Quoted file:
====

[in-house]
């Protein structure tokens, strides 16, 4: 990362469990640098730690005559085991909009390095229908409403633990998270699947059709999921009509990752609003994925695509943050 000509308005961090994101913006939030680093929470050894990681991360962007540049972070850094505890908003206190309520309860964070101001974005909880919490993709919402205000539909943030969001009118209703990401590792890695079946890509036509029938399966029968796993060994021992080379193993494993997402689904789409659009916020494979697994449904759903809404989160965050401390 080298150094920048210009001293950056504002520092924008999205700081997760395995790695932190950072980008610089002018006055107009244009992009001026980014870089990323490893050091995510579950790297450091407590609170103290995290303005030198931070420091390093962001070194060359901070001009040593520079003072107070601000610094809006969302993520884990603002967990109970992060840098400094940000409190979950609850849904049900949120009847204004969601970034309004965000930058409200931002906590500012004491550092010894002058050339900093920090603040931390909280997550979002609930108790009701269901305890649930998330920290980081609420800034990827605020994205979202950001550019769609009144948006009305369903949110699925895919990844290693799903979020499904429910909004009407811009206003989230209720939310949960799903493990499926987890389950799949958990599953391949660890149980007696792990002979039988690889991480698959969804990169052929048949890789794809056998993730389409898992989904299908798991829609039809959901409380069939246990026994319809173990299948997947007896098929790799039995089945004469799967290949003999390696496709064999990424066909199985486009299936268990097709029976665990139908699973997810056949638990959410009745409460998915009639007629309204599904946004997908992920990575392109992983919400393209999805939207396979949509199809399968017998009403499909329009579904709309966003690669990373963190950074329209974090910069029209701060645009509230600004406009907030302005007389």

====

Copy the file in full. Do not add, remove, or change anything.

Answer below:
[in-house]
């Protein structure tokens, strides 16, 4: 990362469990640098730690005559085991909009390095229908409403633990998270699947059709999921009509990752609003994925695509943050 000509308005961090994101913006939030680093929470050894990681991360962007540049972070850094505890908003206190309520309860964070101001974005909880919490993709919402205000539909943030969001009118209703990401590792890695079946890509036509029938399966029968796993060994021992080379193993494993997402689904789409659009916020494979697994449904759903809404989160965050401390 080298150094920048210009001293950056504002520092924008999205700081997760395995790695932190950072980008610089002018006055107009244009992009001026980014870089990323490893050091995510579950790297450091407590609170103290995290303005030198931070420091390093962001070194060359901070001009040593520079003072107070601000610094809006969302993520884990603002967990109970992060840098400094940000409190979950609850849904049900949120009847204004969601970034309004965000930058409200931002906590500012004491550092010894002058050339900093920090603040931390909280997550979002609930108790009701269901305890649930998330920290980081609420800034990827605020994205979202950001550019769609009144948006009305369903949110699925895919990844290693799903979020499904429910909004009407811009206003989230209720939310949960799903493990499926987890389950799949958990599953391949660890149980007696792990002979039988690889991480698959969804990169052929048949890789794809056998993730389409898992989904299908798991829609039809959901409380069939246990026994319809173990299948997947007896098929790799039995089945004469799967290949003999390696496709064999990424066909199985486009299936268990097709029976665990139908699973997810056949638990959410009745409460998915009639007629309204599904946004997908992920990575392109992983919400393209999805939207396979949509199809399968017998009403499909329009579904709309966003690669990373963190950074329209974090910069029209701060645009509230600004406009907030302005007389």